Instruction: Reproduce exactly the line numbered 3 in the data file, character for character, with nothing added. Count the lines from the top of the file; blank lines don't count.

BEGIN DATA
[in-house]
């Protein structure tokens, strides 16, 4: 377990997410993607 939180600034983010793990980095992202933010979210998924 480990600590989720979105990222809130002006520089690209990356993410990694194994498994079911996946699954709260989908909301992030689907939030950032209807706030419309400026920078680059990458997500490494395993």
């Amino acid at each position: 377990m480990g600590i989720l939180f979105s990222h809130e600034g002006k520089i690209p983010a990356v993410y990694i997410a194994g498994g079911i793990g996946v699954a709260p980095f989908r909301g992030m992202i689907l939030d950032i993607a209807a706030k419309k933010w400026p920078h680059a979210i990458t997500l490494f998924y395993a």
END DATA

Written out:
């Amino acid at each position: 377990m480990g600590i989720l939180f979105s990222h809130e600034g002006k520089i690209p983010a990356v993410y990694i997410a194994g498994g079911i793990g996946v699954a709260p980095f989908r909301g992030m992202i689907l939030d950032i993607a209807a706030k419309k933010w400026p920078h680059a979210i990458t997500l490494f998924y395993a």